New government report offers tech tips to reduce distracted driving
Lest there be any doubt, the increase in deadly car accidents tied to phone use in 2015 is proof positive that distracted driving and safe driving are mutually exclusive. In fact, the National Highway Traffic Safety Administration acknowledged that motorists’ increased usage of mobile devices behind the wheel was partially responsible for the growth in highway crashes, some of which wound up in court to determine culpability.
In an effort to reduce their frequency, the government recently released guidelines that manufacturers are encouraged – but not required – to implement.
“The government urges designers to install lockout functions on smartphones.”
The 96-page document – released in December – outlines the extent of the driver distraction epidemic, what laws have been put in place to reverse it, along with voluntary recommendations that manufacturers are advised to include in their models that would reduce motorists’ susceptibility to take their eyes away from the roads. For instance, when a vehicle is in motion, so-called “lockout” functions would prevent mobile devices from displaying distracting images, including video, photographs or scrolling text. Additionally internet browsing capability would be unavailable when phones are in driver mode.
Anthony Foxx outgoing secretary for the U.S. Department of Transportation, noted that smartphones are ubiquitous and far too many people are putting lives in jeopardy by using them when their undivided attention should be on what’s important.
“These common sense guidelines, grounded in the best research available, will help designers of mobile devices build products that cut down on distraction on the road,” Foxx explained.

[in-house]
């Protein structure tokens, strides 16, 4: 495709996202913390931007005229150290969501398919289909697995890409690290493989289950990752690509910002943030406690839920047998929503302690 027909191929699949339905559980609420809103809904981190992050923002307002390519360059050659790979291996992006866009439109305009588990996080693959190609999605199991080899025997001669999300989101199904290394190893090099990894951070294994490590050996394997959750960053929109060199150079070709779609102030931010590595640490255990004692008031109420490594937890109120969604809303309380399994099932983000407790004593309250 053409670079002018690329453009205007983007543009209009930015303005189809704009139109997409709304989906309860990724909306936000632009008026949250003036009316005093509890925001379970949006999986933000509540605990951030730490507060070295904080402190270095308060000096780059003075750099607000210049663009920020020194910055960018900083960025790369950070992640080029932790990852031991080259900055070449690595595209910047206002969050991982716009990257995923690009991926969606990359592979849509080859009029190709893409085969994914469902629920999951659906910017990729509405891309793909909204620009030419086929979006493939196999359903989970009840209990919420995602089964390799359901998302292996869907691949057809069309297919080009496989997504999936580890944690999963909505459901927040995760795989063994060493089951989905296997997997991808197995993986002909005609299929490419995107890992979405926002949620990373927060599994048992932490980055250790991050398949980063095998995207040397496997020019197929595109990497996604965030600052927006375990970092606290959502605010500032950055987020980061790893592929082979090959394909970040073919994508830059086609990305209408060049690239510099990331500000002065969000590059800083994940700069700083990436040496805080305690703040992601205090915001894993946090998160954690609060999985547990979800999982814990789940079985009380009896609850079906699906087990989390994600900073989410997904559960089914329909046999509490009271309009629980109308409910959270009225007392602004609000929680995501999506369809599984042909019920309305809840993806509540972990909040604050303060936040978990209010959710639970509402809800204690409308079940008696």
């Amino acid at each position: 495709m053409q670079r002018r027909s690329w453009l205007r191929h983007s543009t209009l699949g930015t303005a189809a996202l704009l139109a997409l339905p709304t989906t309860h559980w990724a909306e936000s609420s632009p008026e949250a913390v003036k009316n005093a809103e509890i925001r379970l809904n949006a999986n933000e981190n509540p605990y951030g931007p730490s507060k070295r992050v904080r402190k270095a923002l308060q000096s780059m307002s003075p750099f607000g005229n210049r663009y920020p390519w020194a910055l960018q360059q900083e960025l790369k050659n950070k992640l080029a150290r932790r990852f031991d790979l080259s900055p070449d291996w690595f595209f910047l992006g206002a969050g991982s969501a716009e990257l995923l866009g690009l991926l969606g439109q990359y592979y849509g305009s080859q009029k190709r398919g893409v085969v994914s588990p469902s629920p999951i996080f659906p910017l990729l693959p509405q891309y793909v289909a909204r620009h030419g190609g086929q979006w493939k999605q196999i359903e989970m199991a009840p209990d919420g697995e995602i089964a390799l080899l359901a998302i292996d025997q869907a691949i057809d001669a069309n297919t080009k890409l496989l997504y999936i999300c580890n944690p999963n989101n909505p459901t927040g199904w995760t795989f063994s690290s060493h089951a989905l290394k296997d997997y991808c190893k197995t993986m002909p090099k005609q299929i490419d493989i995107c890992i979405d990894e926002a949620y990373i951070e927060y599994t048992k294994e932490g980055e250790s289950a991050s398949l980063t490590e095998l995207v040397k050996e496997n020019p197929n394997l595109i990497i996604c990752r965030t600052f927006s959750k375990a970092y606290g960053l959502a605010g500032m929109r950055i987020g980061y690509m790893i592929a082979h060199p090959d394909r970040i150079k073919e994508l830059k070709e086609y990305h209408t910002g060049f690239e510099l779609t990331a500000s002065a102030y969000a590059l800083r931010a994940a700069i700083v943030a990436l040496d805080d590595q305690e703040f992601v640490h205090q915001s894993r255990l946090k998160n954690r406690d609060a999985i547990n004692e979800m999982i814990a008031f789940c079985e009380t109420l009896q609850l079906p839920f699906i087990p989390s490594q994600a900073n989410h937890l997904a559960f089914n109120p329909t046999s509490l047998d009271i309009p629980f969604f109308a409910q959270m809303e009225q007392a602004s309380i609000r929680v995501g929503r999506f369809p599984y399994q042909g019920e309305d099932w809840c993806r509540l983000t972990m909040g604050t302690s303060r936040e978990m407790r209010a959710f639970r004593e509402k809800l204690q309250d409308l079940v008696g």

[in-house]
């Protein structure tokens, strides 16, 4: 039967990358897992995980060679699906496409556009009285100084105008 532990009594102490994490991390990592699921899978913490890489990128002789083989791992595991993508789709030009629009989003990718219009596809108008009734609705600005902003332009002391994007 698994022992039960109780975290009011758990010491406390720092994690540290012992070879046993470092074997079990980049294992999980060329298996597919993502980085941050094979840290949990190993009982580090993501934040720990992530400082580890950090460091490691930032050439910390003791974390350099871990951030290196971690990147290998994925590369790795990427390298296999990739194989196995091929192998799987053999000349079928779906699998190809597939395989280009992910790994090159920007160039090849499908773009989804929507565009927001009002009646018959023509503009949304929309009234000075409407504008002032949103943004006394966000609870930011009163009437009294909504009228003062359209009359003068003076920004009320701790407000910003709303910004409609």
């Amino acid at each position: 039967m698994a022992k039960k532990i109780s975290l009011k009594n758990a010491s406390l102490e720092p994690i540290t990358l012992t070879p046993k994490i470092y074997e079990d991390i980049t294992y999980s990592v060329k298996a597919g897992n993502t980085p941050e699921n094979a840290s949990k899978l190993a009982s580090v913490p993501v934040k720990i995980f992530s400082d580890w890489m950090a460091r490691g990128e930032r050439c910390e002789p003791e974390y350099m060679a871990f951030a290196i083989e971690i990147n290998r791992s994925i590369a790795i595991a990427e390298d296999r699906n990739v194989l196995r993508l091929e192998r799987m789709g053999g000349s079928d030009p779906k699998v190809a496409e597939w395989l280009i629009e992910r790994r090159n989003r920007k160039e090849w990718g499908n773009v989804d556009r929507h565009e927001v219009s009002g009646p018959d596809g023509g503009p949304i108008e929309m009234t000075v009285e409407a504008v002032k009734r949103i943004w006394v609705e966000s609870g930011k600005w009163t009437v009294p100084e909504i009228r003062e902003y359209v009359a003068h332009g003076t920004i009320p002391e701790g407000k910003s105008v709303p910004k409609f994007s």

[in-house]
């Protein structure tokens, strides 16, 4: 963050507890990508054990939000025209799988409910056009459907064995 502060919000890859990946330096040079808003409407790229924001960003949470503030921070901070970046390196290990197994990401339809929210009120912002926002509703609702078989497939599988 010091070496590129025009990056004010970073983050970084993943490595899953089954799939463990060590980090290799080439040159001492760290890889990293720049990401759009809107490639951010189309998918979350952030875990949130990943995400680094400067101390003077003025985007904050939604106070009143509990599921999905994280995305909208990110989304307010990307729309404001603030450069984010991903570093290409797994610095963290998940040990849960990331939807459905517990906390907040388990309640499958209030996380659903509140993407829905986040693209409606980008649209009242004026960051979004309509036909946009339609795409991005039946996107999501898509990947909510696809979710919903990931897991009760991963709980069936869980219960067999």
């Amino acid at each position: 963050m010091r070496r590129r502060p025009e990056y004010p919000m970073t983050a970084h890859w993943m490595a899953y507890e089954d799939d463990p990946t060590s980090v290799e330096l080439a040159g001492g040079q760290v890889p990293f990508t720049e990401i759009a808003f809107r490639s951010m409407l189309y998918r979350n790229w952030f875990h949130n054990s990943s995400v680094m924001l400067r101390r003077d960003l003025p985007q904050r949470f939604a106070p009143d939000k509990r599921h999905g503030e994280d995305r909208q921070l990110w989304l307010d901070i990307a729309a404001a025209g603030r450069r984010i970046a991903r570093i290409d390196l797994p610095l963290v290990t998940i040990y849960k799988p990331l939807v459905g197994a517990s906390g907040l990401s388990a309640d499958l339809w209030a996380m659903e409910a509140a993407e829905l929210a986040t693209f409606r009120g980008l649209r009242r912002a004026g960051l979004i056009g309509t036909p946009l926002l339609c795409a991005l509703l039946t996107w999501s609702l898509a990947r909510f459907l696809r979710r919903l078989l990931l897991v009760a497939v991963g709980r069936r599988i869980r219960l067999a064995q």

Approximately 424,000 traffic injuries linked to distractions
An estimated 3,477 motorists were killed in distraction-related crashes in 2015, according to government data. That’s a near 9 percent increase from the 3,197 that occurred the year prior. Additionally, of the 5.6 million non-fatal highway collisions over the calendar year, 424,000 were injured in incidents where multitasking was involved.
Mark Rosekind, NHTSA administrator, reminded motorists that this safety issue isn’t going away without the public’s cooperation.
“NHTSA has long encouraged drivers to put down their phones and other devices, and just drive,” Rosekind said. “With driver distraction one of the factors behind the rise of traffic fatalities, we are committed to working with the industry to ensure that mobile devices are designed to keep drivers’ eyes where they belong – on the road.”
On-board technology major selling point for buyers
“Millennial car buyers say they’d be willing to pay more for useful tech features.”
Meanwhile, many automakers are attempting to find some middle ground by installing in-vehicle technology that makes mobile devices accessible, but in a safer environment. The public seems to appreciate these advancements, as a newly released poll from Autotrader found almost 50 percent of car buyers places in-vehicle technology ahead of brand or body style in terms of what they most want in an auto purchase. Specifically, a majority of millennials polled said they’d be willing to pay more, so long as they were able to get their vehicle outfitted with the technology and safety features that they’ll use.
Who’s at fault in car accidents where distractions are involved isn’t always simple to determine. And when technologies designed to prevent them fail, it adds another layer of complication. If you find yourself in one such legal situation, Glofin may be able to help. Take a look and see how you may be eligible to get a cash advance for an auto accident lawsuit, whether you’re the plaintiff, defendant or attorney.